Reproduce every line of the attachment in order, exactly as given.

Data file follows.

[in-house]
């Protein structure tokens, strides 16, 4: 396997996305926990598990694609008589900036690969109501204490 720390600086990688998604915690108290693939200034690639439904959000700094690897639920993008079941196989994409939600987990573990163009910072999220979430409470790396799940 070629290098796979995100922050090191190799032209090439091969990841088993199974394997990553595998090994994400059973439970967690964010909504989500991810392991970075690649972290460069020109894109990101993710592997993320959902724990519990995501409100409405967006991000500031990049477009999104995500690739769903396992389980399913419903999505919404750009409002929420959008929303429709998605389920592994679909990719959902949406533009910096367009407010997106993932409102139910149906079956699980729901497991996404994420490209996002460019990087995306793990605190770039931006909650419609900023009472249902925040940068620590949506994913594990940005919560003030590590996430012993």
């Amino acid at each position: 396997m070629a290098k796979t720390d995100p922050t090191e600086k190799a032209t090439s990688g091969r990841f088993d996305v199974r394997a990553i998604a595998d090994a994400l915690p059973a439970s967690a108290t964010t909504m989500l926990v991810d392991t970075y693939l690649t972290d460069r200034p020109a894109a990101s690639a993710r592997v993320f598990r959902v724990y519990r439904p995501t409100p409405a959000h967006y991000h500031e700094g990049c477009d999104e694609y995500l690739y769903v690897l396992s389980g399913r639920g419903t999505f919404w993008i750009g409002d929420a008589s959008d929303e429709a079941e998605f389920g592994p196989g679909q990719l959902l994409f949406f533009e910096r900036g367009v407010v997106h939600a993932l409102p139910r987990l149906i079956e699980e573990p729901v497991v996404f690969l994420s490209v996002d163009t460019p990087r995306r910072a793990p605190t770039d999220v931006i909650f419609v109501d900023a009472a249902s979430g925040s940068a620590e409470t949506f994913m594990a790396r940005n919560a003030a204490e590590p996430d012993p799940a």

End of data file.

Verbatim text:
[in-house]
């Protein structure tokens, strides 16, 4: 396997996305926990598990694609008589900036690969109501204490 720390600086990688998604915690108290693939200034690639439904959000700094690897639920993008079941196989994409939600987990573990163009910072999220979430409470790396799940 070629290098796979995100922050090191190799032209090439091969990841088993199974394997990553595998090994994400059973439970967690964010909504989500991810392991970075690649972290460069020109894109990101993710592997993320959902724990519990995501409100409405967006991000500031990049477009999104995500690739769903396992389980399913419903999505919404750009409002929420959008929303429709998605389920592994679909990719959902949406533009910096367009407010997106993932409102139910149906079956699980729901497991996404994420490209996002460019990087995306793990605190770039931006909650419609900023009472249902925040940068620590949506994913594990940005919560003030590590996430012993």
């Amino acid at each position: 396997m070629a290098k796979t720390d995100p922050t090191e600086k190799a032209t090439s990688g091969r990841f088993d996305v199974r394997a990553i998604a595998d090994a994400l915690p059973a439970s967690a108290t964010t909504m989500l926990v991810d392991t970075y693939l690649t972290d460069r200034p020109a894109a990101s690639a993710r592997v993320f598990r959902v724990y519990r439904p995501t409100p409405a959000h967006y991000h500031e700094g990049c477009d999104e694609y995500l690739y769903v690897l396992s389980g399913r639920g419903t999505f919404w993008i750009g409002d929420a008589s959008d929303e429709a079941e998605f389920g592994p196989g679909q990719l959902l994409f949406f533009e910096r900036g367009v407010v997106h939600a993932l409102p139910r987990l149906i079956e699980e573990p729901v497991v996404f690969l994420s490209v996002d163009t460019p990087r995306r910072a793990p605190t770039d999220v931006i909650f419609v109501d900023a009472a249902s979430g925040s940068a620590e409470t949506f994913m594990a790396r940005n919560a003030a204490e590590p996430d012993p799940a």